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New York City Schools Chancellor Carmen Fariña oversees not just the largest public school district, but also one of the most diverse in the nation. Speaking at New York University’s Edtech Week, co-hosted by StartEd, Fariña shared her vision for the school district’s tech future.

Looking beyond just purchasing the latest software—which can break budgets—she said technology in the 21st century classroom means using different approaches tailored to how kids learn.

“Most importantly, we want tech-involved students in the classroom who are critical thinkers—not robots who memorize and regurgitate information,” she said.

Carmen Farina

Source: Raymond Eugenio / NYC Schools Chancellor Carmen Farina

Teachers, the chancellor emphasized, must become facilitators and not lecturers.

“If we don’t engage middle schoolers with technology, especially the ones who are tech savvy, we’ll lose them,” Fariña warned.

She admitted that there will be a learning curve for many teachers. When it comes to technology, educators may have to switch roles with their students to master some software.

With technology playing an increasingly central role in education, NewsOne attended the annual global entrepreneur event to discover some of the ideas at the leading edge of education technology.

At the gathering, startup companies pitched innovative ideas to a network of venture capital investors who specialize in education. The weeklong event was also the culmination of a three-month intensive mentorship for nine startups in NYU Steinhardt and StartEd’s inaugural accelerator class, which launched in July.

EdTech Entrepreneurs

Source: Raymond Eugenio

There were the accelerator companies in the P-12 space:

Aug That!: A range of new software engages students in learning adventures through augmented reality technology. Aug That! enters the arena with its three-dimensional models, 360-degree virtual environments, and activity sheets with animated lessons that can all be viewed with a smart device. Aug That! has already raised $1.1 million and seeks to expand.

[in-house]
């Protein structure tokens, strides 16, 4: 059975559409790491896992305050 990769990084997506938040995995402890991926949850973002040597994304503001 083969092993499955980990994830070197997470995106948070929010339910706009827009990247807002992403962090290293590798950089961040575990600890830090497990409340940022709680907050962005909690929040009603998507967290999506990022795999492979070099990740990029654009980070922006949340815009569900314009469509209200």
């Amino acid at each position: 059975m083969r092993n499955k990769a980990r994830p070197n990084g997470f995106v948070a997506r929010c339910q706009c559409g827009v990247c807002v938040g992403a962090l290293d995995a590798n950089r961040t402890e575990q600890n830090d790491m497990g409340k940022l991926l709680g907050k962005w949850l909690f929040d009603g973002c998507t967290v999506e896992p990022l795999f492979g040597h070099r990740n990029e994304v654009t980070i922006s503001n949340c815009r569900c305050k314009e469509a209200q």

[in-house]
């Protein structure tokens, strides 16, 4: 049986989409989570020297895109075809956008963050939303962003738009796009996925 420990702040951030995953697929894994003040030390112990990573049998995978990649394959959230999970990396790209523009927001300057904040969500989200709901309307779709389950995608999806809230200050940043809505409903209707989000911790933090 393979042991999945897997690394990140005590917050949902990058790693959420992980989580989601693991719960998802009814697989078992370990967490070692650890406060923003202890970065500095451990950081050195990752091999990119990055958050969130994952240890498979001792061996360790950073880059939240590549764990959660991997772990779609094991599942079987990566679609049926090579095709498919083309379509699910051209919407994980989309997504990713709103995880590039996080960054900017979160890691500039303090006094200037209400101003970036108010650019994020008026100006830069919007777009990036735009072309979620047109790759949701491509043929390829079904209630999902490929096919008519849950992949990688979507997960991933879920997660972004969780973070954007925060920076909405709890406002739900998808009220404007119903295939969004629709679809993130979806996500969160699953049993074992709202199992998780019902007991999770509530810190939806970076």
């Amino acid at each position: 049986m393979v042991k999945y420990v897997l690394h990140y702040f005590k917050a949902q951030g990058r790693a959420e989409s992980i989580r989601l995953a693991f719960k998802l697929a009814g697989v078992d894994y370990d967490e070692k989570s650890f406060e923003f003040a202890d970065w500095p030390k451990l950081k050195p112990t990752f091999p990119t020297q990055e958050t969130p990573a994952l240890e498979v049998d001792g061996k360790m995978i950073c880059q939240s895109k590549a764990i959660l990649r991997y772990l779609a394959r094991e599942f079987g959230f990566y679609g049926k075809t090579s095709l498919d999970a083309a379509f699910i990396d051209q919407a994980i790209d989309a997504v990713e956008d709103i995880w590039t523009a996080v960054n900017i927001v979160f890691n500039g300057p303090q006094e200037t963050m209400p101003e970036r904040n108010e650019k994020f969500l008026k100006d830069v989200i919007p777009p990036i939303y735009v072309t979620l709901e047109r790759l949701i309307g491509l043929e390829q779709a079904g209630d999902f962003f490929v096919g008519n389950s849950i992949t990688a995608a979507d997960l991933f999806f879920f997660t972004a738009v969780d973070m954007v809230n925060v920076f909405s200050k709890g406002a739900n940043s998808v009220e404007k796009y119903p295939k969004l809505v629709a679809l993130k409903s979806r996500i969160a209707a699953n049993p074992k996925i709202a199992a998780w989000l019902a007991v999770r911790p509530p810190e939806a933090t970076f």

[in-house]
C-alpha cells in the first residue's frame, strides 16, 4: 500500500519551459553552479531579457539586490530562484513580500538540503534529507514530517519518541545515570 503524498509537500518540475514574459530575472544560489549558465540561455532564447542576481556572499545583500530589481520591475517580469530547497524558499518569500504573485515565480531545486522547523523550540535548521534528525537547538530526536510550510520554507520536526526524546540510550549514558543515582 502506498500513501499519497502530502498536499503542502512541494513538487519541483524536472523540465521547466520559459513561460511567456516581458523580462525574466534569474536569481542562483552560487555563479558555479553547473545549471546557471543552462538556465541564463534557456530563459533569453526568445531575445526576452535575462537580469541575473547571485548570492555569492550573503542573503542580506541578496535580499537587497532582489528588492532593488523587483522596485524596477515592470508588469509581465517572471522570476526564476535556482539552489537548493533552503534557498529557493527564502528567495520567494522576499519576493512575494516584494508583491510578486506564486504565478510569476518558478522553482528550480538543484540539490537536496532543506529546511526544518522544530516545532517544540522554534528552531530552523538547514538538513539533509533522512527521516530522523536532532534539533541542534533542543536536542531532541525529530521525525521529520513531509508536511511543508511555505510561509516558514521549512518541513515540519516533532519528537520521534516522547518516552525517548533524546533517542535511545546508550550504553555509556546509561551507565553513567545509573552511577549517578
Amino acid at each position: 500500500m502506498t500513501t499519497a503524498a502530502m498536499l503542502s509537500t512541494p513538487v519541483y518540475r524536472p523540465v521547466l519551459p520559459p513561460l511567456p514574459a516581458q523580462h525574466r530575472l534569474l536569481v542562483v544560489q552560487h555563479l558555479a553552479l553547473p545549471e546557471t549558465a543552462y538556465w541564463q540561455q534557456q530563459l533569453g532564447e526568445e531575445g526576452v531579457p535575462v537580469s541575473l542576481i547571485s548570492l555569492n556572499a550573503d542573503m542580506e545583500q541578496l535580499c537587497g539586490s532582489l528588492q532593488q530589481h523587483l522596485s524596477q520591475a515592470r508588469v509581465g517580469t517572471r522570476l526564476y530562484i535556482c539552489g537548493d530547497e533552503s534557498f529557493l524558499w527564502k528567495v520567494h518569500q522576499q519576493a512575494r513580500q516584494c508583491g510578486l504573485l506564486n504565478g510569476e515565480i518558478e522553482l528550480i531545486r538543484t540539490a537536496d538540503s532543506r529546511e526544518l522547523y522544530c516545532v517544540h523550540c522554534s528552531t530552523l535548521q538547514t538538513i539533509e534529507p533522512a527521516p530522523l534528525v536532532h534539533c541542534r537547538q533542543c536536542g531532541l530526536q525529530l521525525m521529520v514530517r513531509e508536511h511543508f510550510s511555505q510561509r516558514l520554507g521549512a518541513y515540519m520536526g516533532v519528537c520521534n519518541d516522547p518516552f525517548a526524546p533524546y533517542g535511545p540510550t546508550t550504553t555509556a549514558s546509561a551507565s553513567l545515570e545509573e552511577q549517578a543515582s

StepUp: This research-based startup links kinesthetics with increased engagement and learning. StepUp offers software that gets early learners moving physically while improving their engagement, reading, math, and handwriting.

StepUp

Source: Raymond Eugenio

EduKids: EduKids offers innovative tools for managers of Pre-K learning centers. The software enables administrators to multitask efficiently, including tools to share the progress of students with parents.

EduKids

Source: Raymond Eugenio

Trovvit: The company says a high school transcript is no longer enough to gain entrance to the top-rated colleges. Increasingly, admission boards want to see evidence—not just lists—of extracurricular activities. Trovvit curates photos, videos and other materials online that showcase student activities outside the classroom.

The nine startups will receive up to $170,000 in funding for completing the accelerator boot camp. They are perfectly placed to attract much more in venture capital funding.

SEE ALSO:

Study: Teachers In Low-Income Schools Pessimistic About Education Technology

Prince Helped Launch Tech Initiative For Urban Youth

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